Smile Politely

Winger and .38 Special play a special summer bash in Gibson City

This is a photo of a rock band performing on stage. The stage is decorated with a large red and gold emblem of a winged eagle with a drum set in front of it. There are four band members visible on stage, each playing a different instrument. The band members are dressed in casual clothing and have long hair. The stage is lit with red and purple lights, creating a dramatic and energetic atmosphere. The audience is not visible in the photo.
Sal Nudo

In the late 1980s, I used to ride in Bill Kirby’s car and listen to bands like the BulletBoys. He and my best friend went to the same Baptist church; that was my connection with Kirby. That and a love of music.

Today, Kirby is the director of employee and community events at Gibson Area Hospital, and he still loves 1980s hair metal. The hospital’s CEO, Rob Schmitt, also digs this type of music, which is fortunate for area residents with similar musical tastes, because it has led to the formation of several fun concerts in Gibson City since the start of the pandemic.

As we waited for Winger to take the stage at the August 19th Summer Bash concert in downtown Gibson City, Kirby told me that Summer Bash was created to thank the hospital’s employees who worked so hard during the pandemic, as well as to give everyone else something to do during those cooped-up early COVID-19 years. Warrant and Night Ranger came to town in 2021 and 2022, respectively. This year it was Winger and .38 Special. Kirby said his team is “pushing for some big names” next year.

“The pandemic shut everything down and we were like everybody else,” Kirby said. “Just because we’re a small town didn’t mean the pandemic didn’t shut us down.”

Kirby said he loves the energy of the hair-metal bands he helps recruit to play Summer Bash shows. He estimated the number of people attending the Winger/.38 Special concert to be more than 4,000, which sounded accurate to me — the space was packed from front to back. Same thing with the lines in the beer tent, the vodka tent, and in front of the food trucks.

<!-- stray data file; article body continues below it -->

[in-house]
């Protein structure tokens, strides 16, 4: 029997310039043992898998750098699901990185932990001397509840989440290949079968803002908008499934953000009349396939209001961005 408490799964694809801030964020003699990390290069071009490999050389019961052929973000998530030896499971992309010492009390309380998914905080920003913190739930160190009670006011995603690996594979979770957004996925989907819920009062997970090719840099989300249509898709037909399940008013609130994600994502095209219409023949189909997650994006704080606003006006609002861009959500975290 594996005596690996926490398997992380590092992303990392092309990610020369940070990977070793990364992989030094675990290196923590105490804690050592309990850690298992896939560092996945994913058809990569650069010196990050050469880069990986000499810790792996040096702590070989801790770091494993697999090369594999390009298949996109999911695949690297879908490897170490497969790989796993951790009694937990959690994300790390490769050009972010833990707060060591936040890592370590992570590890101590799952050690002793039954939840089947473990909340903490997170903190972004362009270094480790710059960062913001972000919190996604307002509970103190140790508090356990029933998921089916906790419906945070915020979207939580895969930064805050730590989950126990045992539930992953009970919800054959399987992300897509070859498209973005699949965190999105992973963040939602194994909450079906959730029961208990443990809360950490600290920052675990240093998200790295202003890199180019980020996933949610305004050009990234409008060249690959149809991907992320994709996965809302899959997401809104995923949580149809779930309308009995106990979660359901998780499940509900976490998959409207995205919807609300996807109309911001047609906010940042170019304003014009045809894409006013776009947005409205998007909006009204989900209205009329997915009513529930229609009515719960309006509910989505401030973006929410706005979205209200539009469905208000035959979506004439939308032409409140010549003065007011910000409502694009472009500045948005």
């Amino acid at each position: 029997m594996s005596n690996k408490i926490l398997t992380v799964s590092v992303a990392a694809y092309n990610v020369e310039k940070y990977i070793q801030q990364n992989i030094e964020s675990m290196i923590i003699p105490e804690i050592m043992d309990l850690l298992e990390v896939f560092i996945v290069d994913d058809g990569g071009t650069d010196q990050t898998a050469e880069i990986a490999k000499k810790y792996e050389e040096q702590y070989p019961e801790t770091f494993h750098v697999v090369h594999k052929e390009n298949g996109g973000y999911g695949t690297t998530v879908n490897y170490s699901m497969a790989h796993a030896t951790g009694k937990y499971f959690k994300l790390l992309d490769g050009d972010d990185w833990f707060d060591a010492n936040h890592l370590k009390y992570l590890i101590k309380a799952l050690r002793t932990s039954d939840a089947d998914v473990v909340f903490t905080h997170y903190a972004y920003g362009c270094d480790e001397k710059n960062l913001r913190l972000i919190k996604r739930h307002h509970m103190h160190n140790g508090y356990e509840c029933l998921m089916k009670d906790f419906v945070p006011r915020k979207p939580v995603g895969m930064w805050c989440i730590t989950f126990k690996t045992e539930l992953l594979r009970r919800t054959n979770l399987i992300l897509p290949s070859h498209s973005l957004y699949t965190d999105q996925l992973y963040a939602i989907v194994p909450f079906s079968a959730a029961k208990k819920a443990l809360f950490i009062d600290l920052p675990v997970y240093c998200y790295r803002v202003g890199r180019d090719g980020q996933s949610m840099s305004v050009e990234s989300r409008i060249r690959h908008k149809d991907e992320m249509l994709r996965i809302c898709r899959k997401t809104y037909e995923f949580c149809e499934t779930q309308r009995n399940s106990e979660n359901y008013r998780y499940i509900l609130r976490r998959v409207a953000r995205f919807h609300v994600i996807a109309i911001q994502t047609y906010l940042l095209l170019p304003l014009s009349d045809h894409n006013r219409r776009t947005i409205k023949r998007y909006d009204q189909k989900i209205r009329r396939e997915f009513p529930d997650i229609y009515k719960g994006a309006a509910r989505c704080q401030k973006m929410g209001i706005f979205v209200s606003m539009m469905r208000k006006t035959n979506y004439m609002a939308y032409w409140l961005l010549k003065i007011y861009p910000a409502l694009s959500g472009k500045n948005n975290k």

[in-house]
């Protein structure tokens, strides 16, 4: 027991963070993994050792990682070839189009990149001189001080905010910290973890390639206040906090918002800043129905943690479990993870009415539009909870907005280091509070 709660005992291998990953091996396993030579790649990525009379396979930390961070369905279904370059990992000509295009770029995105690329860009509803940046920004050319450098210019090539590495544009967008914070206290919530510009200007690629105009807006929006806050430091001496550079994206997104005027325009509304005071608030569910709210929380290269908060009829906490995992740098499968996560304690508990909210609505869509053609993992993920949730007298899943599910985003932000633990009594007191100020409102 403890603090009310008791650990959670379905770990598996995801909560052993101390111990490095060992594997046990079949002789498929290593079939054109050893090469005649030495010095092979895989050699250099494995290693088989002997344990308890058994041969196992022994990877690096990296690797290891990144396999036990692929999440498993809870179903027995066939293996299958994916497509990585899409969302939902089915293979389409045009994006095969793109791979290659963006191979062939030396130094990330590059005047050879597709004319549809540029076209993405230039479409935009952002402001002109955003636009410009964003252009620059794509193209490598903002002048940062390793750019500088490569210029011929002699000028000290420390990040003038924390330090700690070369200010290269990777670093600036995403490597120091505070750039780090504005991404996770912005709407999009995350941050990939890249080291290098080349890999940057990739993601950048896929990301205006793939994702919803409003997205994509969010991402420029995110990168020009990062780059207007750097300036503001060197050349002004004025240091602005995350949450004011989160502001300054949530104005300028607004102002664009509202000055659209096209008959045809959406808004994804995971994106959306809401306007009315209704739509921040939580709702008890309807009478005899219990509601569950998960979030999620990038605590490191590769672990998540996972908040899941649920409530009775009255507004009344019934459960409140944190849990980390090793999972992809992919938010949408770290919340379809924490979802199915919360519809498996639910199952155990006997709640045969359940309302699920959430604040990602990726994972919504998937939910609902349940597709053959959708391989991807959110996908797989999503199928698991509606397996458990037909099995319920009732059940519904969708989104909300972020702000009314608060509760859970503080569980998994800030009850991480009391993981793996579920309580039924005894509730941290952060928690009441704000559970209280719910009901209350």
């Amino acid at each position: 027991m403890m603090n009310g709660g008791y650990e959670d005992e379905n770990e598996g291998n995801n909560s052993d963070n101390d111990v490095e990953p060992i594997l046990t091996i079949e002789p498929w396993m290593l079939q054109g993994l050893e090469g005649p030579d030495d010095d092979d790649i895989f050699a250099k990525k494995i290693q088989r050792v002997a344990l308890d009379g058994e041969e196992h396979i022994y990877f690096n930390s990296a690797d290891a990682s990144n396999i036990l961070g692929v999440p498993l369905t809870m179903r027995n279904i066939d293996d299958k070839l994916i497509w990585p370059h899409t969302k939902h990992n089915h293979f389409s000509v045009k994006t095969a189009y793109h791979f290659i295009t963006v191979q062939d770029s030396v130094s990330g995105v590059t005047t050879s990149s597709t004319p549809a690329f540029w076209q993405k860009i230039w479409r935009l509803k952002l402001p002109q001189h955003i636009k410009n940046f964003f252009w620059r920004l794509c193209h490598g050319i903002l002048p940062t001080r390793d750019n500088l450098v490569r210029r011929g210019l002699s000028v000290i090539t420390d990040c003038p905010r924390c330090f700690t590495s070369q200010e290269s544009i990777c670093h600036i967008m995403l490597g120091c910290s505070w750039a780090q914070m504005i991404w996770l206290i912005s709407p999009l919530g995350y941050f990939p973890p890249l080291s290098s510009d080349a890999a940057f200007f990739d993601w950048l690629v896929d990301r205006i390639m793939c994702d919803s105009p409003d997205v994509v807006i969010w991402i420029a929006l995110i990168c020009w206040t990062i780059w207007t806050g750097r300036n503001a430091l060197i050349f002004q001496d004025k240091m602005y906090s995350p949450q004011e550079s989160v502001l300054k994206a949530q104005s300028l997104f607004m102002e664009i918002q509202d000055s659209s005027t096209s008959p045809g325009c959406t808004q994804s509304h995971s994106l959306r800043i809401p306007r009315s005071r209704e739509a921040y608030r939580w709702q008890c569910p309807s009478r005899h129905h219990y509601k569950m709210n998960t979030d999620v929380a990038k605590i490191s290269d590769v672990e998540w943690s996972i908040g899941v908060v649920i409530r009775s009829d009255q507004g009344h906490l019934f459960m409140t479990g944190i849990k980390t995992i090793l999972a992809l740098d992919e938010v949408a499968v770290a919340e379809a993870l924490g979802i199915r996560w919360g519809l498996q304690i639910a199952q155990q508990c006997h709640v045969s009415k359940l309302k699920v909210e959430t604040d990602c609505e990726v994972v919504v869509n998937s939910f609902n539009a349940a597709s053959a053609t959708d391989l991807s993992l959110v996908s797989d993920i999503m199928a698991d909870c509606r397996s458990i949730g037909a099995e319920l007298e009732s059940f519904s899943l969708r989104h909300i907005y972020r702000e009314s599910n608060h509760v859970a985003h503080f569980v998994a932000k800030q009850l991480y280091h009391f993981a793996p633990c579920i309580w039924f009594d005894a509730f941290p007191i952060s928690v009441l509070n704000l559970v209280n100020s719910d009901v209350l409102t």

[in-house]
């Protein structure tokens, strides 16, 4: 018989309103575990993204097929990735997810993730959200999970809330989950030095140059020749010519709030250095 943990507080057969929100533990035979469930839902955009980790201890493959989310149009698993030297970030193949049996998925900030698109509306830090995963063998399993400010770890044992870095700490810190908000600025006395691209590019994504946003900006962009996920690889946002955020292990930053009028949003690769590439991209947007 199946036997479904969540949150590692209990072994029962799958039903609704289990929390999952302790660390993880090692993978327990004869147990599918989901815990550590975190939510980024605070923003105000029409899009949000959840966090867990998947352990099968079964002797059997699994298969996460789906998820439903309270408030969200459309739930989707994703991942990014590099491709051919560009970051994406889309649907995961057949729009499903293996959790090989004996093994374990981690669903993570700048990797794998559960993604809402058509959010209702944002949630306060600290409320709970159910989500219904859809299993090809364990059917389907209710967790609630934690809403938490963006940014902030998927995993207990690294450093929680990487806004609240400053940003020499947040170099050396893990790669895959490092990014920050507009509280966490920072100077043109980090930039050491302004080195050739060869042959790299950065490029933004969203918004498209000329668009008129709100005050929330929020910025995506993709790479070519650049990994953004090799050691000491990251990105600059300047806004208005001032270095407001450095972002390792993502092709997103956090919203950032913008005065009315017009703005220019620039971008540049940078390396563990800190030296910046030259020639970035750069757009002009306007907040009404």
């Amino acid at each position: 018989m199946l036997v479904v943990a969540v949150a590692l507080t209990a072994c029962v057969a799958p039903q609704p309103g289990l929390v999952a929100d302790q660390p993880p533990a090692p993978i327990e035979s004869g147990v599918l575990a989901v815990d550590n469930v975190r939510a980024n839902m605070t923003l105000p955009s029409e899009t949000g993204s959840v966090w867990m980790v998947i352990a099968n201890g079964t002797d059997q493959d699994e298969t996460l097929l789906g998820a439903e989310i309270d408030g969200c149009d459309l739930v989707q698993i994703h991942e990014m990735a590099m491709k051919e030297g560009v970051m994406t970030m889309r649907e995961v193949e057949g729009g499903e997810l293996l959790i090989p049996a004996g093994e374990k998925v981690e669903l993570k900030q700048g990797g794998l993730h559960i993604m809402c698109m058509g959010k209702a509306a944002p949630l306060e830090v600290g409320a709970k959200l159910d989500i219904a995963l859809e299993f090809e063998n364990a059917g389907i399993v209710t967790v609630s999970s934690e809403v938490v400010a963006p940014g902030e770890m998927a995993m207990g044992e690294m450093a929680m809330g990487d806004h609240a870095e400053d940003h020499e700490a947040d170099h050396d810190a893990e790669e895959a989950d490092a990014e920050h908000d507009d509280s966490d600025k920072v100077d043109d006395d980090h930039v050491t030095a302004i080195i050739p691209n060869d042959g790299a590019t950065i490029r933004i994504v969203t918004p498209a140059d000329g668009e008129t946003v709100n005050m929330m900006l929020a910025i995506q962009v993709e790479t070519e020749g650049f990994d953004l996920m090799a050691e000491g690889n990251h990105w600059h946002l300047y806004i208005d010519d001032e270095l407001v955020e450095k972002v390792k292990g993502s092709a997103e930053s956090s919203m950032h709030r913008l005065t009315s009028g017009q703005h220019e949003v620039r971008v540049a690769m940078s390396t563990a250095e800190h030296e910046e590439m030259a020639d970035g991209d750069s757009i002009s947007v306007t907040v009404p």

This is a photo of a large crowd of people at an outdoor event at night. The crowd is gathered in front of a stage with a white tent. The background consists of a row of buildings and a stop sign. The sky is dark and the lighting is diffused.
Sal Nudo

I scanned the crowd and saw Tammy and Steve Spencer, also memorable friends of mine from back in time. They were sitting in foldable chairs with one of their friends, and I was curious to hear their thoughts about the headliner, .38 Special, as well as Winger.

Tammy told me she’s an “eighties rock girl” — indeed, she seemed more excited to see Winger — but she and Steve like lots of different kinds of rock music, from the Stone Temple Pilots to Breaking Benjamin to Chevelle. She was impressed that the Summer Bash shows are free.

“This is a great thing to do for the community,” said Tammy, a 49-year-old Mahomet resident. “We have a perfect night for it. It’s great to see all these people out here. I’m excited.”

The weather was a comfortable 77 degrees and, except for a smattering of wispy clouds as the sun went down, the sky was nearly clear. Kip Winger noted during Winger’s set, “You couldn’t ask for better weather.”